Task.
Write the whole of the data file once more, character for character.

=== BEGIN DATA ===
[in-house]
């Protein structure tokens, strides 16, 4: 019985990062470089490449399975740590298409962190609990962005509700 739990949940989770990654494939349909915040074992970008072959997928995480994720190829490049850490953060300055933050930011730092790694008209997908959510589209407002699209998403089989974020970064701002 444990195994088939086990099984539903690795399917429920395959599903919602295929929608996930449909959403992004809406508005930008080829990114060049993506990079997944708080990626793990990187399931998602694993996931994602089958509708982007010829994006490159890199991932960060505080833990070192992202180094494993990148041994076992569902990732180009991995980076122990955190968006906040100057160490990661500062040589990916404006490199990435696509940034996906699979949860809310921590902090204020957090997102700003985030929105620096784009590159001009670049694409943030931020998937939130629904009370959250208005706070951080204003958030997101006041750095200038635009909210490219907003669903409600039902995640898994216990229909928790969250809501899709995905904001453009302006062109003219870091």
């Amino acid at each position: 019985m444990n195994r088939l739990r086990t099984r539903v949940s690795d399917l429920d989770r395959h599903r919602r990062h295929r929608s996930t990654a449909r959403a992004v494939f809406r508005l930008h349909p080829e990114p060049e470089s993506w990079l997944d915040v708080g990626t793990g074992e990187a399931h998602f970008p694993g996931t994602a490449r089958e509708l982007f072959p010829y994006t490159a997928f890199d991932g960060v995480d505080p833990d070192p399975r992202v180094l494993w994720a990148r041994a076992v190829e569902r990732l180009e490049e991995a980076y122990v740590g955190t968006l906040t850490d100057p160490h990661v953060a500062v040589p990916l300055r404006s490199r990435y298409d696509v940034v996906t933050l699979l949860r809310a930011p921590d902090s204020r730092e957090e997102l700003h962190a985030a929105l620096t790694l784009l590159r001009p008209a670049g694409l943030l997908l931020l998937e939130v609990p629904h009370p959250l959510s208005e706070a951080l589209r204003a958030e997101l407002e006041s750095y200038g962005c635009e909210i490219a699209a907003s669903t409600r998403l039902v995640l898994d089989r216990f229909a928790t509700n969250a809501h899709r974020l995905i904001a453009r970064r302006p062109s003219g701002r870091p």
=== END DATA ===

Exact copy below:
[in-house]
């Protein structure tokens, strides 16, 4: 019985990062470089490449399975740590298409962190609990962005509700 739990949940989770990654494939349909915040074992970008072959997928995480994720190829490049850490953060300055933050930011730092790694008209997908959510589209407002699209998403089989974020970064701002 444990195994088939086990099984539903690795399917429920395959599903919602295929929608996930449909959403992004809406508005930008080829990114060049993506990079997944708080990626793990990187399931998602694993996931994602089958509708982007010829994006490159890199991932960060505080833990070192992202180094494993990148041994076992569902990732180009991995980076122990955190968006906040100057160490990661500062040589990916404006490199990435696509940034996906699979949860809310921590902090204020957090997102700003985030929105620096784009590159001009670049694409943030931020998937939130629904009370959250208005706070951080204003958030997101006041750095200038635009909210490219907003669903409600039902995640898994216990229909928790969250809501899709995905904001453009302006062109003219870091």
């Amino acid at each position: 019985m444990n195994r088939l739990r086990t099984r539903v949940s690795d399917l429920d989770r395959h599903r919602r990062h295929r929608s996930t990654a449909r959403a992004v494939f809406r508005l930008h349909p080829e990114p060049e470089s993506w990079l997944d915040v708080g990626t793990g074992e990187a399931h998602f970008p694993g996931t994602a490449r089958e509708l982007f072959p010829y994006t490159a997928f890199d991932g960060v995480d505080p833990d070192p399975r992202v180094l494993w994720a990148r041994a076992v190829e569902r990732l180009e490049e991995a980076y122990v740590g955190t968006l906040t850490d100057p160490h990661v953060a500062v040589p990916l300055r404006s490199r990435y298409d696509v940034v996906t933050l699979l949860r809310a930011p921590d902090s204020r730092e957090e997102l700003h962190a985030a929105l620096t790694l784009l590159r001009p008209a670049g694409l943030l997908l931020l998937e939130v609990p629904h009370p959250l959510s208005e706070a951080l589209r204003a958030e997101l407002e006041s750095y200038g962005c635009e909210i490219a699209a907003s669903t409600r998403l039902v995640l898994d089989r216990f229909a928790t509700n969250a809501h899709r974020l995905i904001a453009r970064r302006p062109s003219g701002r870091p």